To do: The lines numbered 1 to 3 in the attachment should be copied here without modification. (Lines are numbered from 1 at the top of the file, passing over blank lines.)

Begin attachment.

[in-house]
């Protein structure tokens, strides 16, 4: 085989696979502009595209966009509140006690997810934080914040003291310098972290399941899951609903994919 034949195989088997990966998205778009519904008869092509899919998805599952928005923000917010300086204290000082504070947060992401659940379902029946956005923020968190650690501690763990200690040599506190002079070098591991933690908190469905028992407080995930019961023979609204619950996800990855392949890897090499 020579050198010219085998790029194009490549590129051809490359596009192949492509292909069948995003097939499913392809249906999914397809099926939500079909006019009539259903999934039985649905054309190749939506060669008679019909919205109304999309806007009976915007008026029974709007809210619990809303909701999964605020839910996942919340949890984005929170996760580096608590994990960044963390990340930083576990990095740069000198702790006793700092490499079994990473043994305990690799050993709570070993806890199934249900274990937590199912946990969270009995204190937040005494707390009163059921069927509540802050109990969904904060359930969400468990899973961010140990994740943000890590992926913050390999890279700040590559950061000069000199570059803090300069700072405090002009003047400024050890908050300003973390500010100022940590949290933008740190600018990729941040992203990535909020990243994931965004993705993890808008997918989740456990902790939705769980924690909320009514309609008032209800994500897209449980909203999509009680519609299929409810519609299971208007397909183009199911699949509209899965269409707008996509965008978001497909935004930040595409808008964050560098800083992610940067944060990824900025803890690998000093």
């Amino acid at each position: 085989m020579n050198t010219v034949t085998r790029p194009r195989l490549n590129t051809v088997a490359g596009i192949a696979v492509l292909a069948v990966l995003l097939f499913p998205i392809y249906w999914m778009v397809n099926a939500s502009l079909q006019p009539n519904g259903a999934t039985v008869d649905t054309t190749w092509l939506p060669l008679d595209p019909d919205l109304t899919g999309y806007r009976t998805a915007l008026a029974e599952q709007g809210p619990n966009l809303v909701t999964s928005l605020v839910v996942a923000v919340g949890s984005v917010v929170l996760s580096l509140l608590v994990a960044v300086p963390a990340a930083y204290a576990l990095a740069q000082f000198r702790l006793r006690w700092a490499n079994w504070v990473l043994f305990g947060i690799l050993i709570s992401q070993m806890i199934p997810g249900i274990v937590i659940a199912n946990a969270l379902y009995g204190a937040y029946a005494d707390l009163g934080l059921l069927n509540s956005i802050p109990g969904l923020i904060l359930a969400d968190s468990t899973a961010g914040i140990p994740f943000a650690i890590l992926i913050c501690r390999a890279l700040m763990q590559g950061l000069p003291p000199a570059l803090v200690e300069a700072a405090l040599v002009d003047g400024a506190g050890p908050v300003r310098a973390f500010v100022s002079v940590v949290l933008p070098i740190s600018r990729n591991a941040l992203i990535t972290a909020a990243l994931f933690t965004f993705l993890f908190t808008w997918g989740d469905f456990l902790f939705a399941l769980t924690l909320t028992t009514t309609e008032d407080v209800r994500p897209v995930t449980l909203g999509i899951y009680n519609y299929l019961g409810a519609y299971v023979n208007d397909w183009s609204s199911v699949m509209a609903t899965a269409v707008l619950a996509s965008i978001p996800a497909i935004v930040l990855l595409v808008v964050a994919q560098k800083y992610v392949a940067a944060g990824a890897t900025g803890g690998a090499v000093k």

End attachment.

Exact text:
[in-house]
């Protein structure tokens, strides 16, 4: 085989696979502009595209966009509140006690997810934080914040003291310098972290399941899951609903994919 034949195989088997990966998205778009519904008869092509899919998805599952928005923000917010300086204290000082504070947060992401659940379902029946956005923020968190650690501690763990200690040599506190002079070098591991933690908190469905028992407080995930019961023979609204619950996800990855392949890897090499 020579050198010219085998790029194009490549590129051809490359596009192949492509292909069948995003097939499913392809249906999914397809099926939500079909006019009539259903999934039985649905054309190749939506060669008679019909919205109304999309806007009976915007008026029974709007809210619990809303909701999964605020839910996942919340949890984005929170996760580096608590994990960044963390990340930083576990990095740069000198702790006793700092490499079994990473043994305990690799050993709570070993806890199934249900274990937590199912946990969270009995204190937040005494707390009163059921069927509540802050109990969904904060359930969400468990899973961010140990994740943000890590992926913050390999890279700040590559950061000069000199570059803090300069700072405090002009003047400024050890908050300003973390500010100022940590949290933008740190600018990729941040992203990535909020990243994931965004993705993890808008997918989740456990902790939705769980924690909320009514309609008032209800994500897209449980909203999509009680519609299929409810519609299971208007397909183009199911699949509209899965269409707008996509965008978001497909935004930040595409808008964050560098800083992610940067944060990824900025803890690998000093």
């Amino acid at each position: 085989m020579n050198t010219v034949t085998r790029p194009r195989l490549n590129t051809v088997a490359g596009i192949a696979v492509l292909a069948v990966l995003l097939f499913p998205i392809y249906w999914m778009v397809n099926a939500s502009l079909q006019p009539n519904g259903a999934t039985v008869d649905t054309t190749w092509l939506p060669l008679d595209p019909d919205l109304t899919g999309y806007r009976t998805a915007l008026a029974e599952q709007g809210p619990n966009l809303v909701t999964s928005l605020v839910v996942a923000v919340g949890s984005v917010v929170l996760s580096l509140l608590v994990a960044v300086p963390a990340a930083y204290a576990l990095a740069q000082f000198r702790l006793r006690w700092a490499n079994w504070v990473l043994f305990g947060i690799l050993i709570s992401q070993m806890i199934p997810g249900i274990v937590i659940a199912n946990a969270l379902y009995g204190a937040y029946a005494d707390l009163g934080l059921l069927n509540s956005i802050p109990g969904l923020i904060l359930a969400d968190s468990t899973a961010g914040i140990p994740f943000a650690i890590l992926i913050c501690r390999a890279l700040m763990q590559g950061l000069p003291p000199a570059l803090v200690e300069a700072a405090l040599v002009d003047g400024a506190g050890p908050v300003r310098a973390f500010v100022s002079v940590v949290l933008p070098i740190s600018r990729n591991a941040l992203i990535t972290a909020a990243l994931f933690t965004f993705l993890f908190t808008w997918g989740d469905f456990l902790f939705a399941l769980t924690l909320t028992t009514t309609e008032d407080v209800r994500p897209v995930t449980l909203g999509i899951y009680n519609y299929l019961g409810a519609y299971v023979n208007d397909w183009s609204s199911v699949m509209a609903t899965a269409v707008l619950a996509s965008i978001p996800a497909i935004v930040l990855l595409v808008v964050a994919q560098k800083y992610v392949a940067a944060g990824a890897t900025g803890g690998a090499v000093k």